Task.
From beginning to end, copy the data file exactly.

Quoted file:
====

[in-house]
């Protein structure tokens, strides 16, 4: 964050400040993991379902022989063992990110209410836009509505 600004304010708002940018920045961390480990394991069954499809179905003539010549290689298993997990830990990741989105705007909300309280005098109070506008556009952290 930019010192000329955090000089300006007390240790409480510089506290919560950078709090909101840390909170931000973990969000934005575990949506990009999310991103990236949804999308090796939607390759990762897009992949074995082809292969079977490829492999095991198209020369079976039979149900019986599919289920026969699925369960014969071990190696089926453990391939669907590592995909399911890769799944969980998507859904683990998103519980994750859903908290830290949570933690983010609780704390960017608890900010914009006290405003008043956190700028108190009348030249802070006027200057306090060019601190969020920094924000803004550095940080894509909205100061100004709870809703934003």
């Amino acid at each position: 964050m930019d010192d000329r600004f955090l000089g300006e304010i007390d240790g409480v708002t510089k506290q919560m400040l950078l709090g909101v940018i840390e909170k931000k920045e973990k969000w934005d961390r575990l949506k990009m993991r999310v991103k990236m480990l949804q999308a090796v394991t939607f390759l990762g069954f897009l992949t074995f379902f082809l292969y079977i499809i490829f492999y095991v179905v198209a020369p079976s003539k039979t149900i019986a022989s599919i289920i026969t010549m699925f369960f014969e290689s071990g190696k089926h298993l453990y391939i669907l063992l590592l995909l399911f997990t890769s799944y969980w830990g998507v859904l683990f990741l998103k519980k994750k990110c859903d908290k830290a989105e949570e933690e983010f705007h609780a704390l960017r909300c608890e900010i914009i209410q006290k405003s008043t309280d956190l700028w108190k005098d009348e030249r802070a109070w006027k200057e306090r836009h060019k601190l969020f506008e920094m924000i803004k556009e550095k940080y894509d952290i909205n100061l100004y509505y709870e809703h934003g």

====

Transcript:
[in-house]
């Protein structure tokens, strides 16, 4: 964050400040993991379902022989063992990110209410836009509505 600004304010708002940018920045961390480990394991069954499809179905003539010549290689298993997990830990990741989105705007909300309280005098109070506008556009952290 930019010192000329955090000089300006007390240790409480510089506290919560950078709090909101840390909170931000973990969000934005575990949506990009999310991103990236949804999308090796939607390759990762897009992949074995082809292969079977490829492999095991198209020369079976039979149900019986599919289920026969699925369960014969071990190696089926453990391939669907590592995909399911890769799944969980998507859904683990998103519980994750859903908290830290949570933690983010609780704390960017608890900010914009006290405003008043956190700028108190009348030249802070006027200057306090060019601190969020920094924000803004550095940080894509909205100061100004709870809703934003």
């Amino acid at each position: 964050m930019d010192d000329r600004f955090l000089g300006e304010i007390d240790g409480v708002t510089k506290q919560m400040l950078l709090g909101v940018i840390e909170k931000k920045e973990k969000w934005d961390r575990l949506k990009m993991r999310v991103k990236m480990l949804q999308a090796v394991t939607f390759l990762g069954f897009l992949t074995f379902f082809l292969y079977i499809i490829f492999y095991v179905v198209a020369p079976s003539k039979t149900i019986a022989s599919i289920i026969t010549m699925f369960f014969e290689s071990g190696k089926h298993l453990y391939i669907l063992l590592l995909l399911f997990t890769s799944y969980w830990g998507v859904l683990f990741l998103k519980k994750k990110c859903d908290k830290a989105e949570e933690e983010f705007h609780a704390l960017r909300c608890e900010i914009i209410q006290k405003s008043t309280d956190l700028w108190k005098d009348e030249r802070a109070w006027k200057e306090r836009h060019k601190l969020f506008e920094m924000i803004k556009e550095k940080y894509d952290i909205n100061l100004y509505y709870e809703h934003g």